Developer pursues apartment conversion at St. Laurentius in Fishtown
Fishtowners rejoiced last summer when St. Laurentius, a 130-year old church that was deconsecrated in 2014, was added to the local register of historic places, giving it at least some measure of protection against demolition. Now a more enduring protection may be in the offing.
Leo Voloshin, the owner of the Kensington-based textile design company Printfresh Studio, told PlanPhilly that he has entered an agreement of sale to purchase the church from the Holy Name of Jesus Parish, with plans to convert the property into apartments. Voloshin is partnering with Linden Lane Capital Partners on the project.
Voloshin, who also developed Paper Box Studios on North Hancock Street, said on Thursday that the overarching contingency on the agreement is whether he can make the conversion financially viable. He plans to meet with community groups and pursue zoning approvals over the next few months. Parts of the building will need expensive repairs, he said—though perhaps not as expensive as the Archdiocese has claimed in the past. Voloshin said he would also explore the possibility of including a commercial use in the project, but doesn’t think it’s likely. He doesn’t know how many apartments might be included.
“Our intention is to keep it entirely intact, externally,” Voloshin said.
The Archdiocese confirmed last week that it had entered an “agreement of sale with contingencies.”
“There are a variety of well-known factors involved with this particular property that still need to be resolved,” said Ken Gavin, director of communications for the Archdiocese, in an email to PlanPhilly. “As stated previously, any buyer for this building would need to assume any and all liability for the structure given its unsafe condition. As you know, neither the owner of the former church building, Holy Name of Jesus Parish, nor the Archdiocese have the financial resources to make the necessary repairs.”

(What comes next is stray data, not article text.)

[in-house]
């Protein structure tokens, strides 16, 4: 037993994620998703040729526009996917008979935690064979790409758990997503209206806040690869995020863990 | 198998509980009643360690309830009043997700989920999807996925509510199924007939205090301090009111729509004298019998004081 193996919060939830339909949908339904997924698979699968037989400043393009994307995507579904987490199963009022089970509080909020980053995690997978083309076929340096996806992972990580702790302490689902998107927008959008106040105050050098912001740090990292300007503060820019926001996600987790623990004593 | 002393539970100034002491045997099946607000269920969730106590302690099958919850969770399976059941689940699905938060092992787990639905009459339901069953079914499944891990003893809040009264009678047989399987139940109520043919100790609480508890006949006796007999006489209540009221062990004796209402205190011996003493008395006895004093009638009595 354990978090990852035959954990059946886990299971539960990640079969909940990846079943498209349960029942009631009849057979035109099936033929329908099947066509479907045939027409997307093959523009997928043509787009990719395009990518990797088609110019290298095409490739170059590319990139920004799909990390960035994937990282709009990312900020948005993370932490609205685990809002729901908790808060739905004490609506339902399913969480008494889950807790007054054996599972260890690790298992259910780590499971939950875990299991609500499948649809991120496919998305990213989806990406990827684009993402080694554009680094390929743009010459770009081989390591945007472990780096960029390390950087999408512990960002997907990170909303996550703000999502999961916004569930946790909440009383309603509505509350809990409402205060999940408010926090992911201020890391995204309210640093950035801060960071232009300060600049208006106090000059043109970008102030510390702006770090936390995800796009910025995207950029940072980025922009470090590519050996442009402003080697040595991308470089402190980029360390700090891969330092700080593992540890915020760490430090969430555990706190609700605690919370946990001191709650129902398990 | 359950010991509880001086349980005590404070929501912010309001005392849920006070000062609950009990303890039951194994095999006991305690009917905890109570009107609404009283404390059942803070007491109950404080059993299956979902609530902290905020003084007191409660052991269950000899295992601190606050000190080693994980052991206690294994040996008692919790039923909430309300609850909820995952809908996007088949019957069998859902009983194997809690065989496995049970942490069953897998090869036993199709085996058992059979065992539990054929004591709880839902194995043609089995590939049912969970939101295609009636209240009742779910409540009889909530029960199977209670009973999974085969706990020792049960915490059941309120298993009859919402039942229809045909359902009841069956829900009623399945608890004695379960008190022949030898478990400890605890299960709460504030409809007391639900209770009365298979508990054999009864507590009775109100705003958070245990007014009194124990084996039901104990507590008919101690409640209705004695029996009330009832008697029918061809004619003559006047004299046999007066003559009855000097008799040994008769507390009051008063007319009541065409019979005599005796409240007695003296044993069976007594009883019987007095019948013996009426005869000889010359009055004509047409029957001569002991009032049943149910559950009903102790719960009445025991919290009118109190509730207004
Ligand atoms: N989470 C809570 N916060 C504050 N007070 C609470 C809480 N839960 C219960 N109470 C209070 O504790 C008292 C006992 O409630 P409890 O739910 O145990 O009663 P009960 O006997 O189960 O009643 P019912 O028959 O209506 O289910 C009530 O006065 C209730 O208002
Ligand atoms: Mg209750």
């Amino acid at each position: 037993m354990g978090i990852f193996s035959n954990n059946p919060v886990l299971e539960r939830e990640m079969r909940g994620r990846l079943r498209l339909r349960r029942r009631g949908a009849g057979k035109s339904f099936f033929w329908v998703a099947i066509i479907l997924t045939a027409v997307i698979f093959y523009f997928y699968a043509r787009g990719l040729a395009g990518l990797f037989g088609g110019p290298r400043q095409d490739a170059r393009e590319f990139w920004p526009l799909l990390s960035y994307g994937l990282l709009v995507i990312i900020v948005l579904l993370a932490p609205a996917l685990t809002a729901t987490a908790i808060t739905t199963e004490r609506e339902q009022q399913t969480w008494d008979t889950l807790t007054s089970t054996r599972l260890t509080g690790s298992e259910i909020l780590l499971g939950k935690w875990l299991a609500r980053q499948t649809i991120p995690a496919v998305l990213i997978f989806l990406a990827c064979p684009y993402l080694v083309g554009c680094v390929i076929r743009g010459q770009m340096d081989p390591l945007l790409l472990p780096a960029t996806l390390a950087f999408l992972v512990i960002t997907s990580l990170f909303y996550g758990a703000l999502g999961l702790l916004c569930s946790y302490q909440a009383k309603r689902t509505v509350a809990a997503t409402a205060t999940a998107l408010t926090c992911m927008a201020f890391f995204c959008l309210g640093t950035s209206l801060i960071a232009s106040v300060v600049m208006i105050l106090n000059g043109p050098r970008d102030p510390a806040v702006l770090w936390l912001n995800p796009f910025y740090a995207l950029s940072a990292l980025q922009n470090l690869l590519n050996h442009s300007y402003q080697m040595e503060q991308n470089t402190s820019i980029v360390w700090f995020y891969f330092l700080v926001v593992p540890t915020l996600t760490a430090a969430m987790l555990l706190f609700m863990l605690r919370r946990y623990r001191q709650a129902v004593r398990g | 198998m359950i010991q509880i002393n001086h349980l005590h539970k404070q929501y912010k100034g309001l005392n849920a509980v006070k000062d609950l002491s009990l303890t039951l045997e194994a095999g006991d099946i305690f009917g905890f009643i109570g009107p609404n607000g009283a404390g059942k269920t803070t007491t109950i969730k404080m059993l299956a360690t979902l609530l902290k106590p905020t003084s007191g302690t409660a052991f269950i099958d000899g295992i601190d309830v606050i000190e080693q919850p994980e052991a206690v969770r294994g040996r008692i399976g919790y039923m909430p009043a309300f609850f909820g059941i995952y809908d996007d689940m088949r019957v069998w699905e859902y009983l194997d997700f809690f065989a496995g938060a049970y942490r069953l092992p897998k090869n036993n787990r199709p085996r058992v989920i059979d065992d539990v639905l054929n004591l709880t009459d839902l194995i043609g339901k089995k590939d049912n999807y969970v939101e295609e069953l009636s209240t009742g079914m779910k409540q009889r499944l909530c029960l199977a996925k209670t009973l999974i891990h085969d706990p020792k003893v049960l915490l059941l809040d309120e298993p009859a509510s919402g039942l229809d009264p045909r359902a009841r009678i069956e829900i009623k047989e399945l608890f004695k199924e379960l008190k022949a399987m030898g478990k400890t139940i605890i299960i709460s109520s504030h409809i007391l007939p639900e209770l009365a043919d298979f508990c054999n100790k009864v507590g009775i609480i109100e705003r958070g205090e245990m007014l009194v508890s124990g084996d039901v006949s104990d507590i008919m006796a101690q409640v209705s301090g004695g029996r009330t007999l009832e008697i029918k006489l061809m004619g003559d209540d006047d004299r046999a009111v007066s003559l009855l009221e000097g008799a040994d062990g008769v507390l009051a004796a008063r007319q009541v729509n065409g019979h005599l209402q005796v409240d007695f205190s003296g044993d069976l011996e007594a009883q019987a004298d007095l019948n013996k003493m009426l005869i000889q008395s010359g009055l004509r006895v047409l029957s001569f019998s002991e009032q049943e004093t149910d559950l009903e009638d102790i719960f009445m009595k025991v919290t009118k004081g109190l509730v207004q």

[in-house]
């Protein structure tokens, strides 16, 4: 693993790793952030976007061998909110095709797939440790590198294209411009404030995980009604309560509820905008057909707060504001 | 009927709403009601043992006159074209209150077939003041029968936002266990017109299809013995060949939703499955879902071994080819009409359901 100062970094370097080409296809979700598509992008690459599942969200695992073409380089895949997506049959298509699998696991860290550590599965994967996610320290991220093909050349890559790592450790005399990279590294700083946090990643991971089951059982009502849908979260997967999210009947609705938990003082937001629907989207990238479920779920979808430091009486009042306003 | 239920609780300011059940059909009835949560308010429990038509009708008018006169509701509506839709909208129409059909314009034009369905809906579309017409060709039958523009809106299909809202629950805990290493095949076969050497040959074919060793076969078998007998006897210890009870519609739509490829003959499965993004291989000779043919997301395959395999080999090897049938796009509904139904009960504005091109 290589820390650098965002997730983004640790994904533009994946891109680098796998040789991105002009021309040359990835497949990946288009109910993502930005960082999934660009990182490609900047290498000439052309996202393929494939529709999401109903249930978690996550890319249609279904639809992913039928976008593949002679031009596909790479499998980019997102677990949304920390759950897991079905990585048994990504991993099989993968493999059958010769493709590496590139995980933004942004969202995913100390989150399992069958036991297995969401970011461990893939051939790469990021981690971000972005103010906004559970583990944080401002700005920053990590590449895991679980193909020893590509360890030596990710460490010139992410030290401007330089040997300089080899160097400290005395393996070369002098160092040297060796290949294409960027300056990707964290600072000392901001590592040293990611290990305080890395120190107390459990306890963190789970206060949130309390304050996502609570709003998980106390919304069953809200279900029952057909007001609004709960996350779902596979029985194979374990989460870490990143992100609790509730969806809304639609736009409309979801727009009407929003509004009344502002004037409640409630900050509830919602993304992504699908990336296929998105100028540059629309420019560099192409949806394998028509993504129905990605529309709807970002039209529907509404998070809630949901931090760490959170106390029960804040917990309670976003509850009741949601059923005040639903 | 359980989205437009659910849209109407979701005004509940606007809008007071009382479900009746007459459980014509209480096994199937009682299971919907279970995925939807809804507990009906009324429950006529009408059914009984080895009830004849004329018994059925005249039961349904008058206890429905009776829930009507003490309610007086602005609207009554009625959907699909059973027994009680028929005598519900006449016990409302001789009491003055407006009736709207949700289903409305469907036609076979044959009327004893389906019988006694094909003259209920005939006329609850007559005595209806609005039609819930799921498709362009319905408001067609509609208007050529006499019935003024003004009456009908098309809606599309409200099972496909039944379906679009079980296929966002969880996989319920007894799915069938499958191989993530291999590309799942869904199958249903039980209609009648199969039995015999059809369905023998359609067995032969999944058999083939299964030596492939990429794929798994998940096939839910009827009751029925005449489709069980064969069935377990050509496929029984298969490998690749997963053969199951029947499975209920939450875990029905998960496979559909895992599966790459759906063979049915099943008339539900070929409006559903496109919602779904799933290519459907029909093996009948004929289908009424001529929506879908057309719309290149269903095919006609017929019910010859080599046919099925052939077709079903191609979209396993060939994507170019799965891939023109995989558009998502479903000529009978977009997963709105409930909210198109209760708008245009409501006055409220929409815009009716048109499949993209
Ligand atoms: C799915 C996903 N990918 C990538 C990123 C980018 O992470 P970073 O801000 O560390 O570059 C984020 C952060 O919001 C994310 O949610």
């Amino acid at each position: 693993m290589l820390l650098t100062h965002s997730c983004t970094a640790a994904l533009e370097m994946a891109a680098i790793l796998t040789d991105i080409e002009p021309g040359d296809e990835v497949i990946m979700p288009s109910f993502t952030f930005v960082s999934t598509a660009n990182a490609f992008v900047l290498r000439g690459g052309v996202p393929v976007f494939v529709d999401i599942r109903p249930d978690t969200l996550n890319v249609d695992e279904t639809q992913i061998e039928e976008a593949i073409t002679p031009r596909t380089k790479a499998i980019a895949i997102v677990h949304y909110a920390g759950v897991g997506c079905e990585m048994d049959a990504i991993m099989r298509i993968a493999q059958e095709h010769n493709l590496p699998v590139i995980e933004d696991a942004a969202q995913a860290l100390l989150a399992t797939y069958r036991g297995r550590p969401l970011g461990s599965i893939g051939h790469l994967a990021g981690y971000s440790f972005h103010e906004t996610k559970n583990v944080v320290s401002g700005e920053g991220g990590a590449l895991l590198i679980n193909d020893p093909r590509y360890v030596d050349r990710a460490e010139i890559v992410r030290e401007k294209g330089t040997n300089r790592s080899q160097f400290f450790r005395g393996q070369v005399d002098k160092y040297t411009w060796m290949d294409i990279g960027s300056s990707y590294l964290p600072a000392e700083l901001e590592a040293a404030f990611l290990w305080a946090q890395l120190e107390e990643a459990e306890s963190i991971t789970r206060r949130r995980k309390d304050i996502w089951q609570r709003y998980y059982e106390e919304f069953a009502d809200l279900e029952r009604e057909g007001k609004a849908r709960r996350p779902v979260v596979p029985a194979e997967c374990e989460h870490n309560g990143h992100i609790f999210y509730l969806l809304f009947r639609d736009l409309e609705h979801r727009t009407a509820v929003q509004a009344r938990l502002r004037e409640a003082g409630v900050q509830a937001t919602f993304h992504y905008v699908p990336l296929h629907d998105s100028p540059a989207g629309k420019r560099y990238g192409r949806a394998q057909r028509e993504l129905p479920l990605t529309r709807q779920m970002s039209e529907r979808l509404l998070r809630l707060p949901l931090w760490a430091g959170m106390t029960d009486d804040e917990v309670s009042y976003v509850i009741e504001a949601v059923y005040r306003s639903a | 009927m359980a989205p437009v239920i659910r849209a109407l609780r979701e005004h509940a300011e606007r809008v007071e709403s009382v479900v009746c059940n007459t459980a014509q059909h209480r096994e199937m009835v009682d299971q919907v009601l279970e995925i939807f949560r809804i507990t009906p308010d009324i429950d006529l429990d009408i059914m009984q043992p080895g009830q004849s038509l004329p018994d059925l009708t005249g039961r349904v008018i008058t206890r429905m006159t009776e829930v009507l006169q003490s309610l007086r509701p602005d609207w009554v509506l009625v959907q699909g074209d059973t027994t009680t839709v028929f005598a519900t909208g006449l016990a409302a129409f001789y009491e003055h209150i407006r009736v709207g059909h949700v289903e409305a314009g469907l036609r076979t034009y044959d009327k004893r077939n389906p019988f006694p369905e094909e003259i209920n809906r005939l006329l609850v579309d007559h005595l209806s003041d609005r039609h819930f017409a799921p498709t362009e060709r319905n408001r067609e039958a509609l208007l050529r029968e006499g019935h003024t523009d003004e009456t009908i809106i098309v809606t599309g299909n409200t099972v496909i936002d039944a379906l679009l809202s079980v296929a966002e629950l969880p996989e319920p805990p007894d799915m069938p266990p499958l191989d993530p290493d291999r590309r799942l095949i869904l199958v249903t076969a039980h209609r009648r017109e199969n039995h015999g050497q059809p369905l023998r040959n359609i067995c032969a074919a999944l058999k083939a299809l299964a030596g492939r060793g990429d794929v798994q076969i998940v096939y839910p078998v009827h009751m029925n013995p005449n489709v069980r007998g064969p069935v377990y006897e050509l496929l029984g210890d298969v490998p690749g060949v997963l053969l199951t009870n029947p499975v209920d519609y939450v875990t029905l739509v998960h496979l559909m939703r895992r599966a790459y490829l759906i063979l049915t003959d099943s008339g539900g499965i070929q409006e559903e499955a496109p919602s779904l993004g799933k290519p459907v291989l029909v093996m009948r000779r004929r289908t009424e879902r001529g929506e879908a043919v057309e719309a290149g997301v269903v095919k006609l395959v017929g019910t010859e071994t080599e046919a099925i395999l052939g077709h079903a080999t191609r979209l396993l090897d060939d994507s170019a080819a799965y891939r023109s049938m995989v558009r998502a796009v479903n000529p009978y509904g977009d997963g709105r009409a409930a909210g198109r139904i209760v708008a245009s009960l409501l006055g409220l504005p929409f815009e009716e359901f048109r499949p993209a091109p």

Voloshin said the sale won’t close unless he’s able to get zoning approvals in place.
There is currently a nomination for the interior portion of the church pending before the Historical Commission. It is tentatively scheduled to be heard before the designation committee in June.
John Wisniewski of the Friends of St. Laurentius said he hoped that Voloshin would be able to make the conversion work, and that he’d encourage him to preserve some elements of the interior if the project goes forward.
Note: An earlier version of this article stated that Voloshin had entered an agreement of sale with the Archdiocese. The current owner of the church is actually Holy Name of Jesus Parish. PlanPhilly regrets the error.
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